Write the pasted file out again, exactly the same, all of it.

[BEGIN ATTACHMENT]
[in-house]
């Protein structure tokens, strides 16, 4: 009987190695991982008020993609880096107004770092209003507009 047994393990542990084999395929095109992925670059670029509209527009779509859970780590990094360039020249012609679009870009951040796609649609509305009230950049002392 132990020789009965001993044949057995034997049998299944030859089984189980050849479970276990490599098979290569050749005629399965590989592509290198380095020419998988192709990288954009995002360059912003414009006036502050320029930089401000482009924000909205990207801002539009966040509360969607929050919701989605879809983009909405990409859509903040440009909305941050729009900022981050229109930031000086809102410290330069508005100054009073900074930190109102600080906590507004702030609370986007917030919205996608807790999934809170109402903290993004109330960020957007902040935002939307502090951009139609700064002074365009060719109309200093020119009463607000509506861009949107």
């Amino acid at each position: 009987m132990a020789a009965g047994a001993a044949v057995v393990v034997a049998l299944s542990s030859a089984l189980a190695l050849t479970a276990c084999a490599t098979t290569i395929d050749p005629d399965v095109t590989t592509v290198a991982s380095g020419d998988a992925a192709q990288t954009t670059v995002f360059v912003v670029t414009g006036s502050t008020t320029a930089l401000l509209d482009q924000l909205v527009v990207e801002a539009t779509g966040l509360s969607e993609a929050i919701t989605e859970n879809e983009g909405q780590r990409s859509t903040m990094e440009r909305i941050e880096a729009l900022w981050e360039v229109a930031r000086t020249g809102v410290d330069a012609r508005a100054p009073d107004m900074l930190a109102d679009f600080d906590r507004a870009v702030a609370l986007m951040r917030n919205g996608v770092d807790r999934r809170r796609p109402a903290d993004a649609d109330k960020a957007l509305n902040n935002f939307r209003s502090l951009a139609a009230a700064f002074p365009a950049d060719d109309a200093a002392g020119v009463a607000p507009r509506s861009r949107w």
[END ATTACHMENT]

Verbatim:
[in-house]
């Protein structure tokens, strides 16, 4: 009987190695991982008020993609880096107004770092209003507009 047994393990542990084999395929095109992925670059670029509209527009779509859970780590990094360039020249012609679009870009951040796609649609509305009230950049002392 132990020789009965001993044949057995034997049998299944030859089984189980050849479970276990490599098979290569050749005629399965590989592509290198380095020419998988192709990288954009995002360059912003414009006036502050320029930089401000482009924000909205990207801002539009966040509360969607929050919701989605879809983009909405990409859509903040440009909305941050729009900022981050229109930031000086809102410290330069508005100054009073900074930190109102600080906590507004702030609370986007917030919205996608807790999934809170109402903290993004109330960020957007902040935002939307502090951009139609700064002074365009060719109309200093020119009463607000509506861009949107």
């Amino acid at each position: 009987m132990a020789a009965g047994a001993a044949v057995v393990v034997a049998l299944s542990s030859a089984l189980a190695l050849t479970a276990c084999a490599t098979t290569i395929d050749p005629d399965v095109t590989t592509v290198a991982s380095g020419d998988a992925a192709q990288t954009t670059v995002f360059v912003v670029t414009g006036s502050t008020t320029a930089l401000l509209d482009q924000l909205v527009v990207e801002a539009t779509g966040l509360s969607e993609a929050i919701t989605e859970n879809e983009g909405q780590r990409s859509t903040m990094e440009r909305i941050e880096a729009l900022w981050e360039v229109a930031r000086t020249g809102v410290d330069a012609r508005a100054p009073d107004m900074l930190a109102d679009f600080d906590r507004a870009v702030a609370l986007m951040r917030n919205g996608v770092d807790r999934r809170r796609p109402a903290d993004a649609d109330k960020a957007l509305n902040n935002f939307r209003s502090l951009a139609a009230a700064f002074p365009a950049d060719d109309a200093a002392g020119v009463a607000p507009r509506s861009r949107w």